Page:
USB devices are so convenient. Whenever we need to store small amounts of data, we use a USB stick. Everyone owns one and we generally trust it to be safe. USB keys are one of the main ways to do industrial espionage, but attacks against random civilians and companies are also common. The 2018 Honeywell report on USB threat to industrial operators analyzed a sample of 50 locations. Energy, chemical manufacturing, pulp & paper, oil & gas and other industrial facilities were concerned by the study. Among the locations targeted, 44% blocked a suspicious file originating from USB ports and 15% of the threats detected and blocked were high-profile threats, like Stuxnet, Wannacry and Mirai.
A 2016 experiment conducted on the University of Illinois Urbana-Champaign campus showed that from 297 USB sticks dropped around the university, students and staff members picked up 98% of them. By almost half of the USB drives picked up, someone plugged them in and clicked on a file. A survey was then conducted on the persons who used the sticks. 68% of the respondents did not take any security measure when using the USB stick. 68% said they took the drive to give it back and 18% took it out of curiosity. This experiment shows how dangerous a simple USB device can be.
Internet of Things security is a current topic, however penetration testing on connected devices are far from being a widespread practice. Most manufacturers prioritize product functionalities and design first. However, even with a “security by design” approach, pentesting remains essential to know the real security risks, and then to take the necessary measures.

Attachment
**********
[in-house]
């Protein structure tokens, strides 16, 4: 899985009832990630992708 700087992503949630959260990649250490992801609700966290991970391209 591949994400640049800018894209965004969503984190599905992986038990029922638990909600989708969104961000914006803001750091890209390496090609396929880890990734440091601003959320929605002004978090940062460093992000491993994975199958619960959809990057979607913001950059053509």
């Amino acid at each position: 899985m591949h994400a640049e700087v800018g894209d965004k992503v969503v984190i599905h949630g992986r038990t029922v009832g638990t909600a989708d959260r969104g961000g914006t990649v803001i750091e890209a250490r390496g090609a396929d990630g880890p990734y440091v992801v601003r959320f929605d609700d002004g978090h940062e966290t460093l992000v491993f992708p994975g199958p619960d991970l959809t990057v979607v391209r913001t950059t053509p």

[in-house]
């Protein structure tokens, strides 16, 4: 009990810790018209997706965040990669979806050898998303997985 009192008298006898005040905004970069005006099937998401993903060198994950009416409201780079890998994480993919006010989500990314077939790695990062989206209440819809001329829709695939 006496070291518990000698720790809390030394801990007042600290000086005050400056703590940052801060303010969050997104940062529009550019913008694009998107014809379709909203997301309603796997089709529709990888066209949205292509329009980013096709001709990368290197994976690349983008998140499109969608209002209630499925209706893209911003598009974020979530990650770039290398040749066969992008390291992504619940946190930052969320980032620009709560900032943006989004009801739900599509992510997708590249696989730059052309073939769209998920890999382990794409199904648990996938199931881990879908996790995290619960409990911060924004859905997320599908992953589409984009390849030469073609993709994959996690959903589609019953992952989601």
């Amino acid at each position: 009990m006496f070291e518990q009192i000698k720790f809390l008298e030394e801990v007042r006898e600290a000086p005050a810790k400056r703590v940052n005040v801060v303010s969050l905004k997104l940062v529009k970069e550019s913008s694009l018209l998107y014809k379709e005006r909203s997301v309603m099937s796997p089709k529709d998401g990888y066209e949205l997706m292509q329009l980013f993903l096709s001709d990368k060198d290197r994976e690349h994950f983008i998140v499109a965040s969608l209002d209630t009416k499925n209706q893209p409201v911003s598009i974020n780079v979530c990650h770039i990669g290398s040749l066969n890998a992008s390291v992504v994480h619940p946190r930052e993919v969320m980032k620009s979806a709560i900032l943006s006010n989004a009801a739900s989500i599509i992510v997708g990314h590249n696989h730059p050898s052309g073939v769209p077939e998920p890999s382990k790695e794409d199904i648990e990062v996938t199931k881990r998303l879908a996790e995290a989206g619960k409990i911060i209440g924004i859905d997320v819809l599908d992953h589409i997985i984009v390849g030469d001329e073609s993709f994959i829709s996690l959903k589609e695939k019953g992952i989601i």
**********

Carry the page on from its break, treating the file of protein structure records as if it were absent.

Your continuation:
What is an IoT pentest? A connected device is a complex solution, with various potential entry doors for an attacker. A connected device security audit (or pentest IoT) includes tests on the entire object ecosystem, i.e. electronic layer, embedded software, communication protocols, server, web and mobile interfaces. Server-side, web interfaces and mobile applications tests are not specific to IoT, however they are important tests as they are particularly high-risk areas. The tests on the electronic side, embedded software and communication protocols concern vulnerabilities more specifically the IoT.
There are three specific types of attacks on connected objects and embedded systems. Software attacks, non-invasive hardware attacks and invasive hardware attacks. The first take advantage of software vulnerabilities, the second recover information from the hardware without damaging it while the third involve opening the components and therefore destroying them in order to be able to extract secrets. While the first two types of attacks do not require many resources, this is not the case for invasive attacks, for which very expensive equipment is required.
Here are ten concrete tests conducted during the security audit of a connected device, illustrated by some mediatized and emblematic examples. For each of the points discussed below, there are many tools and methods that take advantage of very different vulnerabilities. This is therefore a non-exhaustive list.
We have been conducting social engineering attacks for around 3 years (legal attacks for clients, it is our job, no worry 😉 ). During these three years, our pentesters (security experts) tried various techniques, scenarios and pretexts. We have learned lessons from our experience, and our clients shared with us what they learned too. We are sharing them now with you.
1/ Social engineering in a nutshell
starting, let’s remember what social engineering is:
If there is one myth about
cybersecurity that we hear regularly and that absolutely needs to be busted, it
is this one. “Why would anyone attack us? We’re too small, too young,
no one knows us, we have nothing online… We’re not interesting to hack.”